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What the Fortune Teller Didn't Say (review)

What the Fortune Teller Didn't Say (review) gambler father is dying from injuries incurred in a motorcycle accident. The son ponders his relationship to, and the inßuence of, the man he never really knew and reconstructs the role that this man played in the life of his family. The narrative jumps from present to imagined past and back again, alternating between points of v i e w . ÒRed HairÓ is a fairly straightforward account of the sexual relations of a day laborer and the mysterious, insatiable red-haired woman he picks up at a bus stop. Although one Japanese critic called this story a depiction of Òthe harmonious feel- ing human beings get when they experience themselves as a part of nature,Ó dark currents run through the text. There are hints that the woman , who has abandoned her teacher-husband and children , is emotionally damaged. Each morning the cou- ple is awakened by the screams of the speed addict next door. With its occasional images of violence and spare plot, this story illustrates another aspect of Naka- gamiÕs work. Western readers have long consumed exotic images of g e i s h aa nds a m u r a i ;m o r e recently, http://www.deepdyve.com/assets/images/DeepDyve-Logo-lg.png Manoa University of Hawai'I Press

What the Fortune Teller Didn't Say (review)

Manoa , Volume 13 (2) – Oct 1, 2001

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Publisher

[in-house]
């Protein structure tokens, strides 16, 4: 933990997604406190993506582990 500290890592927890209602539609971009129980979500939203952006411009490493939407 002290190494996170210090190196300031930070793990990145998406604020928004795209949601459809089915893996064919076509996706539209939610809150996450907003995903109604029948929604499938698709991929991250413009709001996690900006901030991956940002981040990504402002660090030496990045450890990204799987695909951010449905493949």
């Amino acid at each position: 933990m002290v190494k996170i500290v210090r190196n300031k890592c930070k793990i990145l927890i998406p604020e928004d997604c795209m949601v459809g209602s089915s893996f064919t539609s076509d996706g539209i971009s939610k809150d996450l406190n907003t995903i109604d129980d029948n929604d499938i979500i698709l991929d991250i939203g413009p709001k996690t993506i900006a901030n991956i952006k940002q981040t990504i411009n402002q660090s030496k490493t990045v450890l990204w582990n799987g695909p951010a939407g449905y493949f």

University of Hawai'I Press
Copyright
Copyright © 2001 University of Hawai'i Press.
ISSN
1527-943x

Abstract

gambler father is dying from injuries incurred in a motorcycle accident. The son ponders his relationship to, and the inßuence of, the man he never really knew and reconstructs the role that this man played in the life of his family. The narrative jumps from present to imagined past and back again, alternating between points of v i e w . ÒRed HairÓ is a fairly straightforward account of the sexual relations of a day laborer and the mysterious, insatiable red-haired woman he picks up at a bus stop. Although one Japanese critic called this story a depiction of Òthe harmonious feel- ing human beings get when they experience themselves as a part of nature,Ó dark currents run through the text. There are hints that the woman , who has abandoned her teacher-husband and children , is emotionally damaged. Each morning the cou- ple is awakened by the screams of the speed addict next door. With its occasional images of violence and spare plot, this story illustrates another aspect of Naka- gamiÕs work. Western readers have long consumed exotic images of g e i s h aa nds a m u r a i ;m o r e recently,

Journal

ManoaUniversity of Hawai'I Press

Published: Oct 1, 2001

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